Rachel Calton sees Monday night's TV offering the untempting alternative between poor and unlikeable
I think my bank manager and Channel 4 are colluded against me. It all started with my 'tick box' financial review. For the ‘do I plan to be unemployed in the future’ box, I picked ‘no’, just in case, if pensions and benefits do run out, they start dishing it out to the most deserving (not the ones who tick the ‘yes I plan to be unemployed and potentially become a benefit fraudster’ box). Regardless, my ‘adviser’ ploughed on, explaining the need for a private pension fund; as state pensions will have dried up by the time I retire, (this was turning into the ‘I will work, play and pay but never see any of my taxes again’ box) so I finished the review and hoped that a bottle of wine and a night in front of the box would make it all better.
Tuning into Dispatches (Channel 4, 8pm), which uncovered the method by which private companies refinance pfi's, turning them into multimillion pound earners, then squabble over the measly slice of profits they may or may not put back into the public hospital/school/rail track they have just profited from, and will continue to profit from, was never going to go down well. Especially when one lot of accounts was dragged up, to find how monies earned had been distributed to subsidiary projects and off shore accounts, evading the higher tax brackets.
People in the city are catching on fast. Pfi buildings, big earners, are a very attractive option for shareholders. Not such good news for tax payers. Dispatches flags up a £230m project, done through a pfi, that will have an end cost to the taxpayer, of more like £950m, just through the cost of borrowing, renting and project management.
But, hey, this isn’t rocket science, these are private companies, there to serve their shareholders, but pfi's are supposed to be a ‘partnership’ right?
The buildings go up quickly, money that would never have been available is readily stumped up, and you can have hospitals and schools off the ground in the time a public body might have finished making the tea to discuss the best way forward for the project.
It is just that watching the government go on a pfi spending spree, accumulating in £billion deficits, might explain why my state pension may not be coming through.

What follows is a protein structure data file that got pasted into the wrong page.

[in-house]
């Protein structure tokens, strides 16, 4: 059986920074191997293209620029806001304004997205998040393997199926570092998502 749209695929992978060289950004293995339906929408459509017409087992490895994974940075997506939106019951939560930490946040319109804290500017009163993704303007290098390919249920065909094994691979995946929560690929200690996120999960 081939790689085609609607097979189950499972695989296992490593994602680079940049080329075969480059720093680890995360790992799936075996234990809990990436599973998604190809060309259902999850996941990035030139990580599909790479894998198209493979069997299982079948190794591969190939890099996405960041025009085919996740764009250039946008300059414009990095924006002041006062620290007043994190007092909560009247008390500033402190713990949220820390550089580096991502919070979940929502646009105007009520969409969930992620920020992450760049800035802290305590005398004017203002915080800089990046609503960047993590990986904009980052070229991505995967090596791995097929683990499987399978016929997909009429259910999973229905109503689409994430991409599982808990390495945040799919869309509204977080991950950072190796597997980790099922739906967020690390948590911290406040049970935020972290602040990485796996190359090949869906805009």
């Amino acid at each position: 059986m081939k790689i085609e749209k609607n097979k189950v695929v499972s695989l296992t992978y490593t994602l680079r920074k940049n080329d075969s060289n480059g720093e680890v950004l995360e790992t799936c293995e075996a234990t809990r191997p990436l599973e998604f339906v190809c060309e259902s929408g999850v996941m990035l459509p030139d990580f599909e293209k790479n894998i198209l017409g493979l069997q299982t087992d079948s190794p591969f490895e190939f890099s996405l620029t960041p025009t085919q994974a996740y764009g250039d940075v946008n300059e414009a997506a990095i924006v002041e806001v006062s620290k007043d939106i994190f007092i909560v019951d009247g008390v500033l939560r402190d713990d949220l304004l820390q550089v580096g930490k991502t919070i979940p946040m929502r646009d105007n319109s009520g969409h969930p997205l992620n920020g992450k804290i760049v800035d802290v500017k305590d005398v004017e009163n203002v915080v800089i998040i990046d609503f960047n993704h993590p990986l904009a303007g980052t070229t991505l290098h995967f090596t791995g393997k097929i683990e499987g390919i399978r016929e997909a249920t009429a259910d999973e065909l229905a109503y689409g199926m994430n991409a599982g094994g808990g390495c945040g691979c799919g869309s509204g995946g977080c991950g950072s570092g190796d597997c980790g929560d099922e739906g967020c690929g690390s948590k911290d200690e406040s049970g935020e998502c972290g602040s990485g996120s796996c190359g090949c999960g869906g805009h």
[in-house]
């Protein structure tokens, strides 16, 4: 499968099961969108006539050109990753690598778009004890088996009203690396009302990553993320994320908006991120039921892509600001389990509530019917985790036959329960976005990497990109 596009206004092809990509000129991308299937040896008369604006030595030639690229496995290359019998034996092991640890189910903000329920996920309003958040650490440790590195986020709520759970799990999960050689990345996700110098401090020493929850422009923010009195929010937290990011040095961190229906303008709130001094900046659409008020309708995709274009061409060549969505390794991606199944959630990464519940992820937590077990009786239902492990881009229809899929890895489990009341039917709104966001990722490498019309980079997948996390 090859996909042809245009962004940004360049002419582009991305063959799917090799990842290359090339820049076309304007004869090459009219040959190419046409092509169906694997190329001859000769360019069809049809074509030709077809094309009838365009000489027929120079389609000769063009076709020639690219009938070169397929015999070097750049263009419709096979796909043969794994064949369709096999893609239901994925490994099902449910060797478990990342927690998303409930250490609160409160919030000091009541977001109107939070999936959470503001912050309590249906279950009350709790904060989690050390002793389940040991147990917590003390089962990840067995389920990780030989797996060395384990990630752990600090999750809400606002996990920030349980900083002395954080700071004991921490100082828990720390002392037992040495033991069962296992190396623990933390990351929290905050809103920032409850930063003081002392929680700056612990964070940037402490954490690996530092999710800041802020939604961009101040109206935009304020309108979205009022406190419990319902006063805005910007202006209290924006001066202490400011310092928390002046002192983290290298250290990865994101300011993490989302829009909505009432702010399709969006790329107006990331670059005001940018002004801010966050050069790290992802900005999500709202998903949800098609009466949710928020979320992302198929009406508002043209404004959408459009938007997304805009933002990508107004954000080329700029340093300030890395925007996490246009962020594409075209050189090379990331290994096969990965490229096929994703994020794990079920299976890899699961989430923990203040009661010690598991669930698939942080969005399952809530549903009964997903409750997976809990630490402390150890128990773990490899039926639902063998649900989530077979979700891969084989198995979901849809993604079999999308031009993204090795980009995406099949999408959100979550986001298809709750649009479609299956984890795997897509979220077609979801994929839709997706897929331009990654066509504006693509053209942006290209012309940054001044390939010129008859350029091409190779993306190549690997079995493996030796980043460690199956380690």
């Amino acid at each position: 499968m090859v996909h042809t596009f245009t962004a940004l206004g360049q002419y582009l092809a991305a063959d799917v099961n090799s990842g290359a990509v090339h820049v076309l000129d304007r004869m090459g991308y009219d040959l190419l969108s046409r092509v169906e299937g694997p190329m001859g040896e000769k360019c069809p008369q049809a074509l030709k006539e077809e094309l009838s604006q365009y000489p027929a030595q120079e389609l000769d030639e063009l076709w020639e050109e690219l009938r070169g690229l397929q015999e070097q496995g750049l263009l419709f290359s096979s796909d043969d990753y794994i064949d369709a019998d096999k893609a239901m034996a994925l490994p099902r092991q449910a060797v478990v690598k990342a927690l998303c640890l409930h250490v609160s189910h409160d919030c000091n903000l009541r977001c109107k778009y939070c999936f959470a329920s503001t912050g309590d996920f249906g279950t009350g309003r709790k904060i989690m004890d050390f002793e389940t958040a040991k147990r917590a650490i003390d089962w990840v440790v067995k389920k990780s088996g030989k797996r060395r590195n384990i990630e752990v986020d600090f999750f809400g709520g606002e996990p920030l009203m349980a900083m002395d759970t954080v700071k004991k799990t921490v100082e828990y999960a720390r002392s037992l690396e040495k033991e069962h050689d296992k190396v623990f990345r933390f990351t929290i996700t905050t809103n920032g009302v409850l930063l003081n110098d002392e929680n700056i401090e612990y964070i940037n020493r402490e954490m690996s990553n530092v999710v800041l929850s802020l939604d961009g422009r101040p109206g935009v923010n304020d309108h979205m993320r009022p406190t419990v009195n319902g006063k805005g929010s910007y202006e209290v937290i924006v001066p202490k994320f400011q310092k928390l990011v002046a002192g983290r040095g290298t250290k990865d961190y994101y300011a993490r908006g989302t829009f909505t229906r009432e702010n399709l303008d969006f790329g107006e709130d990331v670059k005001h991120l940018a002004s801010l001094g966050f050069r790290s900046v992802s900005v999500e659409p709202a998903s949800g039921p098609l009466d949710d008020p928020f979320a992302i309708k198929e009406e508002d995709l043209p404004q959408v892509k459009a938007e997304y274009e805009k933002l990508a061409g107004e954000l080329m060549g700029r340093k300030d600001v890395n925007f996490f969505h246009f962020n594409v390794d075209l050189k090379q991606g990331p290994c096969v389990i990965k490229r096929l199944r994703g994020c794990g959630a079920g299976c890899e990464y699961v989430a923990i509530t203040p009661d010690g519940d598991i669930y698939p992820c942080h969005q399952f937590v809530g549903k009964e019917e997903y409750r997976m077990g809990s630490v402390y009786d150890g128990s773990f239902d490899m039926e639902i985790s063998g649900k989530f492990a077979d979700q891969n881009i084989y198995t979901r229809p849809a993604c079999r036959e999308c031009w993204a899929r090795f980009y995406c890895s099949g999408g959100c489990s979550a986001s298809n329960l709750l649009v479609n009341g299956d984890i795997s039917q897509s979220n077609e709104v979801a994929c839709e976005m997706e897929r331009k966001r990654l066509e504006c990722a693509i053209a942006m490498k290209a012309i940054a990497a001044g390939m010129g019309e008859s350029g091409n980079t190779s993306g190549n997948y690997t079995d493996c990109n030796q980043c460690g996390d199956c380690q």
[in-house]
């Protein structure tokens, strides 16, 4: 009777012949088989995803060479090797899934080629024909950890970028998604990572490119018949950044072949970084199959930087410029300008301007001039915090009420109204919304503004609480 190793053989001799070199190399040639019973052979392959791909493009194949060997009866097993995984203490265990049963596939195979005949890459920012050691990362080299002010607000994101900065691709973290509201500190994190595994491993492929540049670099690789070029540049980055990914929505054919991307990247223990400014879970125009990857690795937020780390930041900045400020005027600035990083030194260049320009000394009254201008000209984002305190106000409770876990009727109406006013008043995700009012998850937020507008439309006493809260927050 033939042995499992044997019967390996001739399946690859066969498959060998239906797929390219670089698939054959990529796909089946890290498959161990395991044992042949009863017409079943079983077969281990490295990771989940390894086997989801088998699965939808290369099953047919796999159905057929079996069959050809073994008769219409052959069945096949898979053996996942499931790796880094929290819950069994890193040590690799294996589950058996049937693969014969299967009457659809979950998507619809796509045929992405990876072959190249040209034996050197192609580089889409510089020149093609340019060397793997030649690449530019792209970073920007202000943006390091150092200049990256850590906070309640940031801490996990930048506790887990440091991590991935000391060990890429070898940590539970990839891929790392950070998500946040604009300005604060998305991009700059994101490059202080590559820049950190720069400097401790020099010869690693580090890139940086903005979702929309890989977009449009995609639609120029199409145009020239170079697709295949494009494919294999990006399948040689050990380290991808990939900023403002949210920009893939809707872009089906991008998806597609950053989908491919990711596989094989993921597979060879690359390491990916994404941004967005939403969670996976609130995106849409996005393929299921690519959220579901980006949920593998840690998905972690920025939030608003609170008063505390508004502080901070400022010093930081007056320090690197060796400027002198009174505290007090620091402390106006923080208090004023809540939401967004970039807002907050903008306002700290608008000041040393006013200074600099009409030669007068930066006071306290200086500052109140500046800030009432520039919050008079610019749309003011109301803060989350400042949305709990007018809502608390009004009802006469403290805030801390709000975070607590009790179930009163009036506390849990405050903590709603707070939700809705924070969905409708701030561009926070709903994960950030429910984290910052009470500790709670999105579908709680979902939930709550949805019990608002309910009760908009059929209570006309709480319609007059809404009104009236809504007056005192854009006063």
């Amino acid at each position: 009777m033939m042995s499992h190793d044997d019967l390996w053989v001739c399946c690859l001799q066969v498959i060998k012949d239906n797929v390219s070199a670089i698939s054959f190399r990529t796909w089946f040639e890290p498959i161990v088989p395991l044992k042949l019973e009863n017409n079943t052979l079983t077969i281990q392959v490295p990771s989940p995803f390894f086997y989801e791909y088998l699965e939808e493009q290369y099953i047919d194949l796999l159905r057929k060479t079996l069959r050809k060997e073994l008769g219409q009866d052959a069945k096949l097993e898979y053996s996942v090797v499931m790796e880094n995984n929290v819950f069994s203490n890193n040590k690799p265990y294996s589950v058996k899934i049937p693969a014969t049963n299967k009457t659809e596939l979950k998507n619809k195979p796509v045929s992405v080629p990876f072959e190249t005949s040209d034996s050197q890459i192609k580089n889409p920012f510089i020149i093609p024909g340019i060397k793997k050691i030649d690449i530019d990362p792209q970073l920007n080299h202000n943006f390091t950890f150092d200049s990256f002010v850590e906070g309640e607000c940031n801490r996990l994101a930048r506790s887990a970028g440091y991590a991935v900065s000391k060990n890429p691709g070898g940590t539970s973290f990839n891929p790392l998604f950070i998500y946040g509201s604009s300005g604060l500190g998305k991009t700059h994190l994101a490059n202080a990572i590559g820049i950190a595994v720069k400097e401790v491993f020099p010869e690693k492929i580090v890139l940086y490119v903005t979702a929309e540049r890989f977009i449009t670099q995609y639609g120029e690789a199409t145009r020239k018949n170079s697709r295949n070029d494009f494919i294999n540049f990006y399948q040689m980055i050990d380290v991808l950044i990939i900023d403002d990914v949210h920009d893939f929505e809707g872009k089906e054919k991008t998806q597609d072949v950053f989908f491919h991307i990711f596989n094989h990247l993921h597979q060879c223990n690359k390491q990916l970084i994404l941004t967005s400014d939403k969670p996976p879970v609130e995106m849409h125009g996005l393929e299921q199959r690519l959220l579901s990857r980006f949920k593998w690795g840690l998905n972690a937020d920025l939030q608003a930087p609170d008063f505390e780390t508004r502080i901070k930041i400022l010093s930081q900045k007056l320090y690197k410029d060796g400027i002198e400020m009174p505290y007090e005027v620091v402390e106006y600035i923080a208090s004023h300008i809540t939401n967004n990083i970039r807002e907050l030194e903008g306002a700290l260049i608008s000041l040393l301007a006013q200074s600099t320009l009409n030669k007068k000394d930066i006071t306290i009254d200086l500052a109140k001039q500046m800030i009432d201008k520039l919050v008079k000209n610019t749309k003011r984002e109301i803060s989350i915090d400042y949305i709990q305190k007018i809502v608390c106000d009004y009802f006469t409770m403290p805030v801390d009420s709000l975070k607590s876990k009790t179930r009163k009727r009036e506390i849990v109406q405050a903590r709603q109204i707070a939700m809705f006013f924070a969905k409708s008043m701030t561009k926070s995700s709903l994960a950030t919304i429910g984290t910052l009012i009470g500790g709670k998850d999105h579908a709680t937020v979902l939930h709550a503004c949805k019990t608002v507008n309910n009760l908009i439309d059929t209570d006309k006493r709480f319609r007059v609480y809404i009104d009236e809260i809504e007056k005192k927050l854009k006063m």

Oh, and lawyers get filthy rich off writing up the contracts too.
Dispatches did not pick a difficult subject to rile me with. When corporate companies operate through issued statements, while whistle blowers are willing to give the whole insider story, of how they tried to channel staff and economic resources into front line services, whilst private companies ‘sweat’ contracts for profit, a strong picture is painted for you.
I expected the same from Cutting Edge: Pram Faces (Channel 4, 9pm). Having watched how the government likes to squander money, lets follow it up by seeing what two single mums are flitting it away on, say, Tango, cigarettes and scratch cards perhaps?…
Actually, this was the video diaries of two spirited, proud, 20/21 year old girls, opening up about their real feelings about their situation, and in one case, determining to change things around through the documentary.
After Dispatches, watching one single mother stretch a meagre budget amongst herself and her two children, whilst supporting her alcoholic mother, musing over her absentee father and ex-boyfriend, seemed nothing short of heroic. Luckily for Pram Faces across the country, these Exeter girls were a far cry from Vicky Pollard, although, while kids Cody and Harlen are with father Liam, and Abby and Ala are on a night out, trying to avoid ex boyfriend Ian, there is a real life Shameless element to it all: not so well scripted, but with the same zesty, and ultimately likeable characters.
It's difficult to imagine seeing sharp-suited, pfi-profiteers, or their Whitehall mates as characters at all. Let alone likeable ones.